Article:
The Ministry of Defence yesterday admitted the electricity system that powers water and sanitation for the Iraqi people could be a military target, despite warnings that its destruction would cause a humanitarian tragedy.
While military planners insist they have taken into account the humanitarian threat in the event of hostilities breaking out, a spokesman for the MoD admitted decisions may have to be made where a potential target had a "dual use".
But any plan to bomb Iraq's electricity system will anger aid charities, whose warnings were repeated by the Secretary of State for International Development, Clare Short, last week.
Ms Short, who is to take up the matter with the Defence Secretary Geoff Hoon later this week, said that "any bombing to take out electronic capacity and thus disarm anti-aircraft capacity could present a danger to electrics and damage water and sanitation facilities as a consequence".
"There would be the resultant danger that people would not have access to water and that sanitation facilities would be even worse than they are now. Clearly, preparations need to be made against that eventuality so that the health of the people of Iraq does not suffer."
While the MoD would not be drawn on possible targets they insisted "every care would be taken in all circumstances at every planning level that all targets were military targets and there was very little chance of injury to civilians or non-military targets. However, a spokesman added: "I can obviously see the difficulty in this because a target seen as a military target can also have, sadly, implications for civilian populations as well."
Ms Short has warned that on top of the threat to the water and sanitation system the Oil For Food programme would also be disrupted by military action at a time when millions of Iraqis were dependent on it.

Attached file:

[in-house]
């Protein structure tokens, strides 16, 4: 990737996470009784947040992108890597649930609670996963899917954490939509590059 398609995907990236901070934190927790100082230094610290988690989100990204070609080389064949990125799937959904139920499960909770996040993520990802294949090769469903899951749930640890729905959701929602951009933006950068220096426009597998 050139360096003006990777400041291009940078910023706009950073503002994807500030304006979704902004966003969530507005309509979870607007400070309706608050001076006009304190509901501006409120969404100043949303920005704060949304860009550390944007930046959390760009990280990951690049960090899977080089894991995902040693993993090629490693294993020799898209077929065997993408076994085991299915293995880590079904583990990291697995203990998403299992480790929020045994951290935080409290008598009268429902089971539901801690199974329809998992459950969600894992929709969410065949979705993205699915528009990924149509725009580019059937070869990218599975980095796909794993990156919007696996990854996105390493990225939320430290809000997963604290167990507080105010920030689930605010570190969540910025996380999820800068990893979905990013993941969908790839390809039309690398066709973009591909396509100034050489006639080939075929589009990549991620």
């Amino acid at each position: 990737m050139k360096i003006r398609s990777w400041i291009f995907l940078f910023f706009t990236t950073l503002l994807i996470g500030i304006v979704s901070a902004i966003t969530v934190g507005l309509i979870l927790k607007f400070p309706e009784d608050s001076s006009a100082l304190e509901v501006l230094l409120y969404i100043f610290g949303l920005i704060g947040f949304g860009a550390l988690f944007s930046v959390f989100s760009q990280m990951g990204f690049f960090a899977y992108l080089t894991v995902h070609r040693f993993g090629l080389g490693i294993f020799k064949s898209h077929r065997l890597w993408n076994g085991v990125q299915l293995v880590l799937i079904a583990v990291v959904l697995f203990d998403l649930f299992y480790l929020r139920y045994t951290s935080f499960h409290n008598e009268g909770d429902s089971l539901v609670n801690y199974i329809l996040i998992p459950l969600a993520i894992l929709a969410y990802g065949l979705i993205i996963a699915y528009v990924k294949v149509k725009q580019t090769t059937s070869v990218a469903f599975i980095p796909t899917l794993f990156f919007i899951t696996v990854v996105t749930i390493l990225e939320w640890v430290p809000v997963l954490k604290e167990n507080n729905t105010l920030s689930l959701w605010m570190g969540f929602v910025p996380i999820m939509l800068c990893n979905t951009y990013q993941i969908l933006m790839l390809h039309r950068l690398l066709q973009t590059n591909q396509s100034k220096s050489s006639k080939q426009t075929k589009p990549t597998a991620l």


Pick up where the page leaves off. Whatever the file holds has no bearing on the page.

"It is a massive system and most of the people of Iraq depend on it, not simply for adequate supplies but in the case of Baghdad-controlled Iraq for the very basics of human survival," she said.
"Accordingly, any action needs to be very organised and calm, ensuring that the capacity of the system is maintained or a replacement system is put into place very quickly."
However, the Government has admitted there has been only limited contingency planning for the humanitarian effects of military action on Iraq. While the United States announced last week it would make available $15m (£9m) in aid, the British Government has yet to announce any additional funding for the humanitarian effort.
Talks with Iraq's neighbours about the housing of up to a million refugees have been non-existent, the Government has admitted.
And the United Nations High Commission for Refugees said last week that plans are "in terms of scope ... not really on a large scale".
© 2003 Independent Digital (UK) Lt###